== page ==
Quiché book. In the foreword to his principal work, the Dominican chronicler says that he translated the histories of the Indians into the Spanish language from the Quiché tongue in which he found them written "from the time of the Conquest, when (as they say there) they changed their way of writing their histories into our way of writing." And two paragraphs farther on, he repeats the same idea when he says that he determined "to set down and transcribe here all their histories, according to the way they have them written."

Speaking of the accounts composed by the Indians after the Conquest, the Dominican chronicler who wrote the Isagoge Histórica Apologética says:

"The Preaching Father Francisco Ximénez; translated from the Quiché language into Spanish a very old manuscript, without giving the name of the author, and without [giving] the year in which it was written, and it is only known by the manuscript itself that it was written in the village of Santa Cruz of the Quiché, shortly after the conquest of this Kingdom."

The well-known philologist Rudolf Schuller believes that there is basis for attributing the authorship of the Popol Vuh to Diego Reynoso; but he interprets the citations of Ximénez and of the Título de los Señores de Totonicapán differently, and, in my judgment, inaccurately.

It is well to clarify here these points about the person of Diego Reynoso, because they are concerned with one of the few known Indian authors who have left written accounts subsequent to, or contemporary with, the Conquest. Although educated by the Spanish priests, Reynoso never renounced his name and status as that of a noble Quiché Indian and the fact that he never joined any of the Spanish religious orders gives greater validity to his accounts of the ancient times of his nation.

The problem relative to the author of the Popol Vuh must nevertheless remain unsolved; and so long as no new evidence is discovered which will throw light upon the matter, the famous manuscript must be considered as an anonymous account, written by one or more descendants of the Quiché race according to the traditions of their forefathers.

4. The Writings of Father Ximénez

The long and well-spent days of Ximénez' life among the Indians of the interior of Guatemala proved to him how necessary it was for the clergy to have a thorough knowledge of the languages of those places. The Spanish government had ordered that the natives be taught in the Spanish language, but this would have required the establishment of hundreds of village and rural schools which were never founded in the Colonial Period. Therefore, the Indians had to be addressed in their own language and even in the dialect of each regional district. To further the priests' and friars' communications with the Indians for all their material and spiritual needs, Ximénez wrote an excellent grammar of the Quiché language and several religious treatises in the three principal dialects of Guatemala. He showed preference for the Quiché language, which he spoke for more than twenty years and for which he had a very high regard, as is evident in Chapter XXV of Book I of his Historia de la Provincia. Far from being a barbaric language, Quiché, says Ximénez, is so orderly, harmonious, and exact, and so consistent in character with the nature and properties of things, that he became convinced that" this language is the principal one of the world." Our linguistically-minded historian, casting aside all modesty, declares that through diligence and study he came to understand the Quiché language better than anyone else and that not wishing to hide the talent, which God gave to him, he wrote "three volumes in folio, entitled Tesoro de las Lenguas Cacchiquel, Quiché, y Tzutuhil, which are very similar."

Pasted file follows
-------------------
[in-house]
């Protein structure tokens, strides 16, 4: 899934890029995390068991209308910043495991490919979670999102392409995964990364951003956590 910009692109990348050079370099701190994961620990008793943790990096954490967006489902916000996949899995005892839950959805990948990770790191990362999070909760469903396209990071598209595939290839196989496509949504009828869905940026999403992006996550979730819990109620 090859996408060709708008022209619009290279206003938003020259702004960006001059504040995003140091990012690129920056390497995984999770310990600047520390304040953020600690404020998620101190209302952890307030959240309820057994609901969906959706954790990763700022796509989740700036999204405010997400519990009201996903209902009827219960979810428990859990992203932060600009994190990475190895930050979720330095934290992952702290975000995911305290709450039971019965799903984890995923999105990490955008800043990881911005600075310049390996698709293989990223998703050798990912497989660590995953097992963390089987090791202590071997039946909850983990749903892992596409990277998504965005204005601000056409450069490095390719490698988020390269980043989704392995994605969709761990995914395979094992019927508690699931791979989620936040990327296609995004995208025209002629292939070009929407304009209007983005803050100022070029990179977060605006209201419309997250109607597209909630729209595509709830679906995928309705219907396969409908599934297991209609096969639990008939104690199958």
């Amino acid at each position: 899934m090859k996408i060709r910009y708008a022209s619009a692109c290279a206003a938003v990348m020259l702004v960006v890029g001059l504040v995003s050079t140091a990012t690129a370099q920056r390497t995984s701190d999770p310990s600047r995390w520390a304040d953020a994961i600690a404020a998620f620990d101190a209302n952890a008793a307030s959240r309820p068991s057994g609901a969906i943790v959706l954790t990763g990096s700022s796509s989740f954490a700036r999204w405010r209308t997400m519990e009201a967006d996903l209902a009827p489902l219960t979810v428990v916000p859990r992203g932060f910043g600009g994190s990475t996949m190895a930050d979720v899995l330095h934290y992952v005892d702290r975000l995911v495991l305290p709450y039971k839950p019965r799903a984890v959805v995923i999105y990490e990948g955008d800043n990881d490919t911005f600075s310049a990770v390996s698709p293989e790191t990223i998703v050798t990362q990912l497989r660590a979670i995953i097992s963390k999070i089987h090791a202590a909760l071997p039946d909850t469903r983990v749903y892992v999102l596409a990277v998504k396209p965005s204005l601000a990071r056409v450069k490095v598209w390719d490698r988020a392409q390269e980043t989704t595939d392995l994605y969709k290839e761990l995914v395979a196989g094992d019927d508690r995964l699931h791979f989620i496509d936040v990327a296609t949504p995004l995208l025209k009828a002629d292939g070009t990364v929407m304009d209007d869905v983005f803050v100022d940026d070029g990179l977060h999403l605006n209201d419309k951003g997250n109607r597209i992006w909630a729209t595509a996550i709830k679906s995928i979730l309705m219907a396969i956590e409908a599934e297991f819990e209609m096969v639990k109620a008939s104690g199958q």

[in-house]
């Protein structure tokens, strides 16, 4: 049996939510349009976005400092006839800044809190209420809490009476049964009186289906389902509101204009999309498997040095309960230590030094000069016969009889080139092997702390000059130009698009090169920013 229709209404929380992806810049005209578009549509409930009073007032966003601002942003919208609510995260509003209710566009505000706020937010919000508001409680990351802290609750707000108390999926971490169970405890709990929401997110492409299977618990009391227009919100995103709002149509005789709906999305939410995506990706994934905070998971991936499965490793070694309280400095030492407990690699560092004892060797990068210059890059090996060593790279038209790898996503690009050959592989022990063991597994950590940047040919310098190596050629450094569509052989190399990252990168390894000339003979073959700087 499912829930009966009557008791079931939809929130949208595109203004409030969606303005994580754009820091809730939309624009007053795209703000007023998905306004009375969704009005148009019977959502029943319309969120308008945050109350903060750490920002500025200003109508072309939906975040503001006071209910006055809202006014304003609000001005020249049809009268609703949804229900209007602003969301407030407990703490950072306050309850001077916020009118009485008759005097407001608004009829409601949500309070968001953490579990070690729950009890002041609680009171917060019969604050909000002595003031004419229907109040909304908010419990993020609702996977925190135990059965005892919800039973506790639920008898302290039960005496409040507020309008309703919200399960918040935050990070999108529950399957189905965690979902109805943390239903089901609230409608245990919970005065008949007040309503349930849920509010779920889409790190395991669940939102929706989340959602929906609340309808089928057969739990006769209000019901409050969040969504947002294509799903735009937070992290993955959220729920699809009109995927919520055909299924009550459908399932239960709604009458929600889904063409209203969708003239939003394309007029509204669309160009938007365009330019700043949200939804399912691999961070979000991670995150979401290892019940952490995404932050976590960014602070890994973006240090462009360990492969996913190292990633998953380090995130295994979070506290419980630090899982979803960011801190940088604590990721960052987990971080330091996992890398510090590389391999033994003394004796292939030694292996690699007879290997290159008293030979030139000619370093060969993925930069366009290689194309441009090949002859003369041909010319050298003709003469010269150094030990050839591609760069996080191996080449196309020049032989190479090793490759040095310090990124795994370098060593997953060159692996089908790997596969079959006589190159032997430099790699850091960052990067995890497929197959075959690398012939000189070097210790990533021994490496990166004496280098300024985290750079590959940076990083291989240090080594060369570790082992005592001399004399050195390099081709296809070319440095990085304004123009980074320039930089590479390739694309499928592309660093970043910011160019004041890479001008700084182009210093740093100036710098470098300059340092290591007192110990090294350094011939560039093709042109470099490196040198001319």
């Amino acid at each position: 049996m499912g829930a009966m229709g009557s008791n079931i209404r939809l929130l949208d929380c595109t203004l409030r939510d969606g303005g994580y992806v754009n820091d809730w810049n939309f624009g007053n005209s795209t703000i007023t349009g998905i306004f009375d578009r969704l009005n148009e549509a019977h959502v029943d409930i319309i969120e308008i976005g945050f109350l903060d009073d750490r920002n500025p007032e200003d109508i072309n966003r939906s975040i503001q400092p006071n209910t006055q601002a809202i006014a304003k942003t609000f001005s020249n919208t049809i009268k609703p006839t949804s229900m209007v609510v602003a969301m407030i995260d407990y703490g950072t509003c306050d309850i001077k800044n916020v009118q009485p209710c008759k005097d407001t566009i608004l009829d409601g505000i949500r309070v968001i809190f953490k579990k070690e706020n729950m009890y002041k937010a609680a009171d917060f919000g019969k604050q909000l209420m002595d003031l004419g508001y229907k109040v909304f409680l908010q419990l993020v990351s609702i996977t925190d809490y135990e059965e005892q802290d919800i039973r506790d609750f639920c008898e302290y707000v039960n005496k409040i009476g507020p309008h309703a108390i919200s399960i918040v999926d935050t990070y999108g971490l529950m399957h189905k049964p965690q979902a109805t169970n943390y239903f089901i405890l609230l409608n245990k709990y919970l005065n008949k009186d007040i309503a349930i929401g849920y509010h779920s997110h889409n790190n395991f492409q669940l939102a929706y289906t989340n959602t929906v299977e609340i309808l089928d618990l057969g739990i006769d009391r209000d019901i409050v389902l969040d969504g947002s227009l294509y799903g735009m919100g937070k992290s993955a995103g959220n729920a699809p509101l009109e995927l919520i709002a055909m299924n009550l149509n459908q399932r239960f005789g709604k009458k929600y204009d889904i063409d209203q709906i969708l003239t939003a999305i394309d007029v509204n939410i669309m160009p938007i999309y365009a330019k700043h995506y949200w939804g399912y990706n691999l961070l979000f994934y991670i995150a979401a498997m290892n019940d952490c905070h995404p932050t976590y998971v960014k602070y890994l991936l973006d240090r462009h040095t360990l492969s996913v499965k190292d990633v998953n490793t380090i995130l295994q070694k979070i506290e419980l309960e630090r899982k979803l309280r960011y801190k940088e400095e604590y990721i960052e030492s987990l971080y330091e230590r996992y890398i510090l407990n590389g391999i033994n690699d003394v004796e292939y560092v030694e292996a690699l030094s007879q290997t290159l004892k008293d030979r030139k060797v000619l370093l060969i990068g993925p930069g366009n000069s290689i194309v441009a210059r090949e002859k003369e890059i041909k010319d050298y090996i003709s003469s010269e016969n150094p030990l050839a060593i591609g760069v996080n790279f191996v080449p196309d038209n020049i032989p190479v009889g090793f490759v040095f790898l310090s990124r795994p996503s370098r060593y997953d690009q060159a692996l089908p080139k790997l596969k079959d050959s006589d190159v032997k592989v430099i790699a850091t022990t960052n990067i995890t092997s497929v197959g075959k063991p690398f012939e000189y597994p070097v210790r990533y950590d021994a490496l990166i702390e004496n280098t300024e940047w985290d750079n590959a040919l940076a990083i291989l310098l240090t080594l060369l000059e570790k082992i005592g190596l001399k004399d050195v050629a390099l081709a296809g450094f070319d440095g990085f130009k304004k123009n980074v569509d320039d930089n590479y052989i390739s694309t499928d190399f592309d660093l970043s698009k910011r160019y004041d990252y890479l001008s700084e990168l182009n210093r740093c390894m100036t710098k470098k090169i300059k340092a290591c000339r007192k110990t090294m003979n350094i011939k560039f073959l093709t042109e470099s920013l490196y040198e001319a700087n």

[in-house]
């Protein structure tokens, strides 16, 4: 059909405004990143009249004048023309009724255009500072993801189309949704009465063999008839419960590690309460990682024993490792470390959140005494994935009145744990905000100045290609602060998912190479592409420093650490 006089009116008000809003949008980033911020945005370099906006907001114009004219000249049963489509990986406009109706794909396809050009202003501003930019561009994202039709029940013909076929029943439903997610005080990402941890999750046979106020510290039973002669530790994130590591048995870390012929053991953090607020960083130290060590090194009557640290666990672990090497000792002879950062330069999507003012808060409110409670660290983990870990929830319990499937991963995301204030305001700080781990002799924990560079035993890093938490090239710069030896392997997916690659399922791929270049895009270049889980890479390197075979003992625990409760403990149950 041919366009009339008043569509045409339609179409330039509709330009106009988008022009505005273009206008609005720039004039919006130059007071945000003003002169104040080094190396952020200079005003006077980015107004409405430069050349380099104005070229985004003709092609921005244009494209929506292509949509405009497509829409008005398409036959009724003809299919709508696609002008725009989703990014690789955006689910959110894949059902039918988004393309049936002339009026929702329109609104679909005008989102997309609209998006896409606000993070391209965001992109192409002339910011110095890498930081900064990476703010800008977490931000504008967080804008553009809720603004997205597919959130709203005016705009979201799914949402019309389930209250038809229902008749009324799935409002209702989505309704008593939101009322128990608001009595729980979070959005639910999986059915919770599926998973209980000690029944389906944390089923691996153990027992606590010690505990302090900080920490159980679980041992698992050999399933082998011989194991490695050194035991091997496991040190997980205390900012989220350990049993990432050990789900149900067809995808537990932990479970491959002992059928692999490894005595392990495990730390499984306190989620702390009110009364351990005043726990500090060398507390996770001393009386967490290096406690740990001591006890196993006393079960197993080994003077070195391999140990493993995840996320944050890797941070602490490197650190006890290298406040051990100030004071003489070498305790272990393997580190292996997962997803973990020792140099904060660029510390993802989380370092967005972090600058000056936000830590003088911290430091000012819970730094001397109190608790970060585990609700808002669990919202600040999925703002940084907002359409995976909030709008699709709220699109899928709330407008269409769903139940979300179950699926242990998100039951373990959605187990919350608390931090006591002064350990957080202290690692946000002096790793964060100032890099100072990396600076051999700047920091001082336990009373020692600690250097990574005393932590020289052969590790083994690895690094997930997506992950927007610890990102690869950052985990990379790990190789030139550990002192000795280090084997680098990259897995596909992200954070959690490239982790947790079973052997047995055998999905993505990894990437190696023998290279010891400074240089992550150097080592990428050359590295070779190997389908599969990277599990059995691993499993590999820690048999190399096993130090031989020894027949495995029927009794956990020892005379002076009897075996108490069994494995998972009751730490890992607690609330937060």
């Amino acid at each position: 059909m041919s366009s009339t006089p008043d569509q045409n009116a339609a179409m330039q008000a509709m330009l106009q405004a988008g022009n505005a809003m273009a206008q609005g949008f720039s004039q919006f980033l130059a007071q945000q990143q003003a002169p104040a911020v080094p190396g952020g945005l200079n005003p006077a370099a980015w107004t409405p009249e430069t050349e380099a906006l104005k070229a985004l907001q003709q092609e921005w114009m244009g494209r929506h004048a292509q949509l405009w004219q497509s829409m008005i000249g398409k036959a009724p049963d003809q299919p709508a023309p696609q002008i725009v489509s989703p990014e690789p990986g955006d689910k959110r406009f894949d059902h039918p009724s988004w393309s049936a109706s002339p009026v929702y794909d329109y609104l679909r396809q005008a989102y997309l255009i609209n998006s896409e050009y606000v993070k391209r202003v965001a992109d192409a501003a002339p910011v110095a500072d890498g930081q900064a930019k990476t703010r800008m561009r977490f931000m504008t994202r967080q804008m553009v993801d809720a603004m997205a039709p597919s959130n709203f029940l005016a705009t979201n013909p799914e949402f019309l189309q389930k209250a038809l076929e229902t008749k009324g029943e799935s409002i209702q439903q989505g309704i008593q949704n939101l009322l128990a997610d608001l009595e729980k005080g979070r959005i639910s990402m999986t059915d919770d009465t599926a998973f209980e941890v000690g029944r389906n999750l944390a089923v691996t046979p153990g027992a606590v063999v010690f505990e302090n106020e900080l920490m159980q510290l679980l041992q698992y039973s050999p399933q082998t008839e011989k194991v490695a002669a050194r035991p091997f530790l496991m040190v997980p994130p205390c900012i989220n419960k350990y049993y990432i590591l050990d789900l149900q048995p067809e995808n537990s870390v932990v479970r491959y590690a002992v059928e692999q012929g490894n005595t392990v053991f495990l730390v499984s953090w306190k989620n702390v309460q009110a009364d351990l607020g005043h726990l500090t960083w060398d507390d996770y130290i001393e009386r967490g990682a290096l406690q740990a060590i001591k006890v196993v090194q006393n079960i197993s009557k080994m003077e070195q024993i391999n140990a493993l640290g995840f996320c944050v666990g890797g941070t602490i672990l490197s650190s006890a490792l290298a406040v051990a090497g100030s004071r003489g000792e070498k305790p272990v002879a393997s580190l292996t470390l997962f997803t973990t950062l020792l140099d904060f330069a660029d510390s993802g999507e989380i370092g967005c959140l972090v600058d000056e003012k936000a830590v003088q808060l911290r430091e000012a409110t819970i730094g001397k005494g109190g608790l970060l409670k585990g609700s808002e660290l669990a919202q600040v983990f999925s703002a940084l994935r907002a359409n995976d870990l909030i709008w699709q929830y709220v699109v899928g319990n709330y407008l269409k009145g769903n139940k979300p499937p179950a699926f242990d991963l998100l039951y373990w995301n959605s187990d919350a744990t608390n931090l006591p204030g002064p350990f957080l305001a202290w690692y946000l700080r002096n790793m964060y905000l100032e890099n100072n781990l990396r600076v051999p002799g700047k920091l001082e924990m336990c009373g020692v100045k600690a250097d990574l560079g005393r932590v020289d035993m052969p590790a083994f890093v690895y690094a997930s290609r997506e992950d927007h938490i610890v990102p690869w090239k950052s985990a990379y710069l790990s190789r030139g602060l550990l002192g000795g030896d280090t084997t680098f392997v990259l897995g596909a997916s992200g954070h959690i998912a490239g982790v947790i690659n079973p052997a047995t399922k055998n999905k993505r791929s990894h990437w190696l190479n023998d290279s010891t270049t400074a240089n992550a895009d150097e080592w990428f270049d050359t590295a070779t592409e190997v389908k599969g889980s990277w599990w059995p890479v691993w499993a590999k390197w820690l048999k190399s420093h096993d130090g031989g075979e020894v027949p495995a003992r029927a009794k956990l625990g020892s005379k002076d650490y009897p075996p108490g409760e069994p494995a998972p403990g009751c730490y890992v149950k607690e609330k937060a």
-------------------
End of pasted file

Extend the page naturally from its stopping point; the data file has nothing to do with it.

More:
In the Tesoro de las Lenguas, Ximénez made a profound study of the structure of the Quiché language, of which he gives an exposition according to the method followed in Latin grammars, accompanied by a vocabulary which contains the roots of the words of the three languages. Brasseur de Bourbourg made good use of this valuable material in writing his Grammaire de la Langue Quichée (Paris, 1862),which contains the chapters written by Ximénez and some

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